A real treat today. The Red Arrows flying as part of Blackpool's annual 2 day Air Show. Tomorrow, I will probably go to the prom to watch them flying over the sea. I have a wonderful view of their fabulously fast rolls, dives, and loops in the sky from my garden. Catching site of them flying past my neighbours house. My heart missed a beat as their aerial acrobatic manoeuvres made a red heart with an arrow through it - 6 planes coming from different directions - I only took the start of the heart loops I was too mesmerised at the time, just watching.
After looking upwards, looking down ...... a little frog, come out to see what all the fuss is about, or more likely because the ivy covering the fence was being cut back. Japanese Anemones, and, bees and a spider enjoying the lavender bushes.
On our way home from Southport, we stopped at Martin Mere wetland centre, part of the Wildfowl Trust, founded by Sir Peter Scott. ( bust of him above). He was one of the founders of the World Wildlife Fund for Nature, and designed it's panda logo, and founder of the Wildfowl and Wetlands Trust. Slimbridge, Gloucestershire, the home of Peter Scott, was the first wetland centre, opened by him in 1946; Martin Mere, Lancashire, was opened by Peter Scott in 1975. The BBC filmed its Autumn Watch programme from Martin Mere in 2007.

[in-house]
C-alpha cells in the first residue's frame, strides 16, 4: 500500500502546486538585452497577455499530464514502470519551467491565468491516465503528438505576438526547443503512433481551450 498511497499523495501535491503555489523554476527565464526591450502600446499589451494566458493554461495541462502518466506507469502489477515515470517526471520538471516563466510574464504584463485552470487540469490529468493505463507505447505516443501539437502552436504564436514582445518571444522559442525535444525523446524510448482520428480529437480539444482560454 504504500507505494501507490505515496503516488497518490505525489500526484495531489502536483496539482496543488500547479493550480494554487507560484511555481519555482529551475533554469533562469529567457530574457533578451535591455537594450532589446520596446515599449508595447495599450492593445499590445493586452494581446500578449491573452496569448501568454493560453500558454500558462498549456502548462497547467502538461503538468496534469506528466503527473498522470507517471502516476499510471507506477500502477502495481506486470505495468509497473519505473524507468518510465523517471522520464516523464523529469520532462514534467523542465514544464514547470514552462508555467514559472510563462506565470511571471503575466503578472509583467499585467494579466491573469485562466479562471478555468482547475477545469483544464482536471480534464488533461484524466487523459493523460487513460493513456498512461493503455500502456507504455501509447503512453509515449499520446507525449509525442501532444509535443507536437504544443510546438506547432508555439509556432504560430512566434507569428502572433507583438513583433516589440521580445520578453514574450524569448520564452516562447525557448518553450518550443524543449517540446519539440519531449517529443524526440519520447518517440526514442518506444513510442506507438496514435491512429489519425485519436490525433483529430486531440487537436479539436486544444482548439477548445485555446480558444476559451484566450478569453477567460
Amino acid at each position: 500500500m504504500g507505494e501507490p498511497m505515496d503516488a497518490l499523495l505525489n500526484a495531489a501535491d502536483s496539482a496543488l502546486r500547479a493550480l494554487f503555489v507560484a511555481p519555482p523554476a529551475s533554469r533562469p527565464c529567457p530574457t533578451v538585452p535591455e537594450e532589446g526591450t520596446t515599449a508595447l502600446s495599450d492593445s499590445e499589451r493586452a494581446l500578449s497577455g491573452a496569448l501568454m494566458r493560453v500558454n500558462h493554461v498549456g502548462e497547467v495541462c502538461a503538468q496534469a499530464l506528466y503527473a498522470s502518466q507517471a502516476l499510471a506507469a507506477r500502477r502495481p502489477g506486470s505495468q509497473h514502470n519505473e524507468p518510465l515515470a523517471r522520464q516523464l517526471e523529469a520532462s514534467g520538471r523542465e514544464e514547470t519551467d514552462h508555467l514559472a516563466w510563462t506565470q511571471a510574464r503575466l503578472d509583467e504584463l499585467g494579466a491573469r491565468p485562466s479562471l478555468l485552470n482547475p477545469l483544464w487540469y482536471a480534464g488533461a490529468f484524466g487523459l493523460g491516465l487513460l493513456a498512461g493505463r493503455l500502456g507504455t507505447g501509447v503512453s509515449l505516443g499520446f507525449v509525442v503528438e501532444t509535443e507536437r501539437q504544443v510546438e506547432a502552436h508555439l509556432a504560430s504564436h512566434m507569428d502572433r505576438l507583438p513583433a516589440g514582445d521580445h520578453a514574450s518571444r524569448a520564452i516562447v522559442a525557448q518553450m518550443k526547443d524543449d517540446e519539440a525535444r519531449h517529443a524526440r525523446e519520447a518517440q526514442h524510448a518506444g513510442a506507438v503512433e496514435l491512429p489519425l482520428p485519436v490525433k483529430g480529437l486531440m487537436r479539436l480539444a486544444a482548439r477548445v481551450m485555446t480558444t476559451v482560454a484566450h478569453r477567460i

I am a huge, huge fan of both Peter Scott (1909 - 1989) artist and ornithologist, and his wife Philippa(1918 - 2010) wildlife photographer, now both deceased, for their creativity, prolific conservation work and their love of nature and wildlife. Peter was the son of explorer Scott of the Antarctic, who wrote a letter before his fateful death to his wife saying that 'the boy should study natural history.' Peter was two years old when his father died. He had a privileged and fascinating life, that led to his interest in, and service to, protecting wildlife, which, as a result, we can all enjoy today. Sir David Attenborough said, " The Scott partnership put conservation on the map at a time when conservation was not a word people understood, at least not in the natural history context, and that if people did conserve and protect the natural environment in future much would be due to the Scott's legacy".